New concerns about potential conflicts of interest in the way that regional schools commissioners (RSCs) operate have been sparked by a Tes analysis.
It has emerged that three RSCs who later went on to take up jobs with academy trusts had, during their time as RSCs, made key decisions that involved those trusts.
There is no suggestion that the RSCs behaved improperly or broke any rules, but one union leader suggested that there would be “outrage” if the same thing happened in the private sector.
According to published minutes of headteacher boards, which record decisions made by RSCs, Pank Patel, with advice from the West Midlands Headteacher Board, approved funding agreements for Packmoor Primary and Sandon Business and Enterprise College to join Ormiston Academies Trust when he was RSC for the West Midlands.
In May 2016, it emerged that Mr Patel was standing down as RSC to become headteacher of George Salter Academy, which is sponsored by Ormiston.
In May 2016, Vicky Beer, RSC for Lancashire and West Yorkshire, approved an application for Parrs Wood High School to join the Greater Manchester Learning Trust.
And between July 2015 and November 2016, Tim Coulson, the RSC for East of England and North-East London, approved applications for five schools to join the Samuel Ward Academy Trust, and for it to sponsor new secondary provision in Bury St Edmunds, Suffolk. Last month, Mr Coulson announced plans to resign as RSC, and become chief executive of Samuel Ward.
Mary Bousted, general secretary of the ATL teaching union, said that if a similar situation occurred with other high-ranking public sector officials moving to private sector companies, it would spark “outrage”.
“I don’t think RSCs are consciously [giving academies to their future employers], but I think they are put in a very invidious situation,” she says. “They are working with these academy trusts, and getting to know them and then get jobs with them.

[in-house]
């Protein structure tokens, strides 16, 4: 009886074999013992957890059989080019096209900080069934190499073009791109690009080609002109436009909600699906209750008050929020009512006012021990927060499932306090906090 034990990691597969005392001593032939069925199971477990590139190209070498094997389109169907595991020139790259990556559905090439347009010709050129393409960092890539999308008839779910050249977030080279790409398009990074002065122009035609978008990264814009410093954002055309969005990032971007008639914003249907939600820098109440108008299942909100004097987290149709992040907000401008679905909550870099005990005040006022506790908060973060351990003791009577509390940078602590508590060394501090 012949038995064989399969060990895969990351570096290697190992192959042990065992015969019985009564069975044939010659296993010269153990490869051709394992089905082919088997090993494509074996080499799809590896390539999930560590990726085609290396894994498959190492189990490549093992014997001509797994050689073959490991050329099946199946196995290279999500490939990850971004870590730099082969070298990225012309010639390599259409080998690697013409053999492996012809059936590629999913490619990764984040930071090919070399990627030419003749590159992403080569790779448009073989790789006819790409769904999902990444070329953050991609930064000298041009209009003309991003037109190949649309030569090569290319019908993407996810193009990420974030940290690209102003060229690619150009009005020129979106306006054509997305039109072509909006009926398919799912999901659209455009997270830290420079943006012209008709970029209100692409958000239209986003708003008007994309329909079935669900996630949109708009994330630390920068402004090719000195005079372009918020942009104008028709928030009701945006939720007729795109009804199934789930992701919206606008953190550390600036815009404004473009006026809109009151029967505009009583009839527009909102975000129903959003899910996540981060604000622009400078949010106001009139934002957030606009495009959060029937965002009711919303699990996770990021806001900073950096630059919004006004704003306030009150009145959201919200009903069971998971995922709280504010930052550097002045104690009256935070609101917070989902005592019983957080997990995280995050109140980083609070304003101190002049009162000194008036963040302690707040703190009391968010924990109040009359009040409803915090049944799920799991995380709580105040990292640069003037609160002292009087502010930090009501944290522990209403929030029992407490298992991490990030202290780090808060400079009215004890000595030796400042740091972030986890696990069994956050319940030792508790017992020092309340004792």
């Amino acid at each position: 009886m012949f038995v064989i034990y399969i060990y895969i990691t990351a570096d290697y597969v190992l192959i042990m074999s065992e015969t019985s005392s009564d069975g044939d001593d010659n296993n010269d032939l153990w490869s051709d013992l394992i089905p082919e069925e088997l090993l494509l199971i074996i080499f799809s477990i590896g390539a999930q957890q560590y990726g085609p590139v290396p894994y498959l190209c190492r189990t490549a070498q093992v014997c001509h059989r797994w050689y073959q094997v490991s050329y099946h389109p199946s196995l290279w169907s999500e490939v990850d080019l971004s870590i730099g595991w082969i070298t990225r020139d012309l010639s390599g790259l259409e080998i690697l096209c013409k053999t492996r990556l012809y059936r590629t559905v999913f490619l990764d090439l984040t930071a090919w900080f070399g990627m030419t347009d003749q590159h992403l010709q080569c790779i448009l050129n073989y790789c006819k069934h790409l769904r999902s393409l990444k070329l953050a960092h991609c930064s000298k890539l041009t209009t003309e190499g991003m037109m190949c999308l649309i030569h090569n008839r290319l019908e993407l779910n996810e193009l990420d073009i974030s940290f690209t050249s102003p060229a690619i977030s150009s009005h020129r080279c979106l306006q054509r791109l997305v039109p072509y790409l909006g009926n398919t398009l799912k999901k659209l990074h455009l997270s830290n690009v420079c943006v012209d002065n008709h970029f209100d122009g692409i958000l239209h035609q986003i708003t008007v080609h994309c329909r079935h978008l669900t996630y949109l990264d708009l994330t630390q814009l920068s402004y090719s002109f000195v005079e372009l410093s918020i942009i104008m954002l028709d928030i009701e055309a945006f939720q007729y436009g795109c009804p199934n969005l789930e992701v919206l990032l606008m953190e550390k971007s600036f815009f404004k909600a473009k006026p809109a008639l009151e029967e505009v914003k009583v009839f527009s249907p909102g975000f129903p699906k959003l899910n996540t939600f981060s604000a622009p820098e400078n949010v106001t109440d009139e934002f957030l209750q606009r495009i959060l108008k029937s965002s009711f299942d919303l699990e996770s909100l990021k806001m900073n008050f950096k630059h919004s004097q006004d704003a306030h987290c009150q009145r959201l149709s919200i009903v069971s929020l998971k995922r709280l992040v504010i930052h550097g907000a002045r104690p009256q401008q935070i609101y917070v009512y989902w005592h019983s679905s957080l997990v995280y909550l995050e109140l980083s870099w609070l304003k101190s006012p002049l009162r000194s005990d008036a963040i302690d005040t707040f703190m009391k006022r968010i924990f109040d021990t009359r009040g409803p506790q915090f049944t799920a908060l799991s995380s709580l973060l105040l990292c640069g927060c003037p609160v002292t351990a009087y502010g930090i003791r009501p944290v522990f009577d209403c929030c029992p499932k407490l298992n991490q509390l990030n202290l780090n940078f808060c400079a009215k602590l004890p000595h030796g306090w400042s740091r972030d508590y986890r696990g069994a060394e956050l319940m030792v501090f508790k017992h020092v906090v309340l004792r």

“They are given huge powers over academies and multi-academy trusts, and get very close working relationships with them, and then become gamekeepers-turned-poachers.”
In a January 2016 report about RSCs, the Commons Education Select Committee wrote: “Transparency of operation was a significant concern for many witnesses. Malcolm Trobe told us that ‘a number of things related to the RSC role’ were ‘clouded in elements in secrecy’, and it was clear that a lack of transparency amplified concerns about managing conflicts of interest.”
The DfE publishes an online register of interests for all RSCs and HTB members, and the department told the committee “robust protocols and procedures” were in place to manage potential conflicts of interest in HTB meetings. There is no suggestion these procedures were not complied with in the above cases, but the committee recommended that the government consider further forms of accountability.
One former Westminster adviser, who asked not to be named, says restrictions should be placed on RSCs moving to MATs, and suggests a “cooling-off period” before they are allowed to take such jobs.
An Ormiston spokesperson said: “The academy orders for both schools and the Department for Education’s decisions that the two schools should join the trust were made in March 2015 – over a year before Pank was appointed.
“Sandon has not joined the trust. Packmoor has now joined the trust… The trust has never been party to any discussions of the headteacher board, or its decision-making.
“Pank was appointed as a principal within the trust, following a transparent national education campaign, because he was the best person for the job.”
Jon Ward, acting chair of Samuel Ward Academy Trust, said: “We advertised for the role of new chief executive in March and Dr Tim Coulson was appointed following a very stringent and competitive recruitment process, which saw us interview four exceptional candidates over two days in April.
“During this period, we understand that Dr Coulson played no role in decisions taken on applications from schools wishing to join the Samuel Ward Academy Trust.”
Coulson told colleagues in an email that he expects to move to the new role over the summer, adding he is working with the national schools commissioner Sir David Carter to ensure there are no conflict of interests over decisions he is responsible for.
A spokesperson for the Greater Manchester Learning Trust said: "The best candidate for the job was chosen following a rigorous interview process that followed the vacancy being advertised nationally in Tes.
"The position had become vacant as a result of the existing post-holder getting a new job."
To read about why so many RSCs are leaving what is supposed to be one of education's key roles see the 9 June edition of Tes. This week's Tes magazine is available in all good newsagents. To download the digital edition, Android users can click here and iOS users can click here.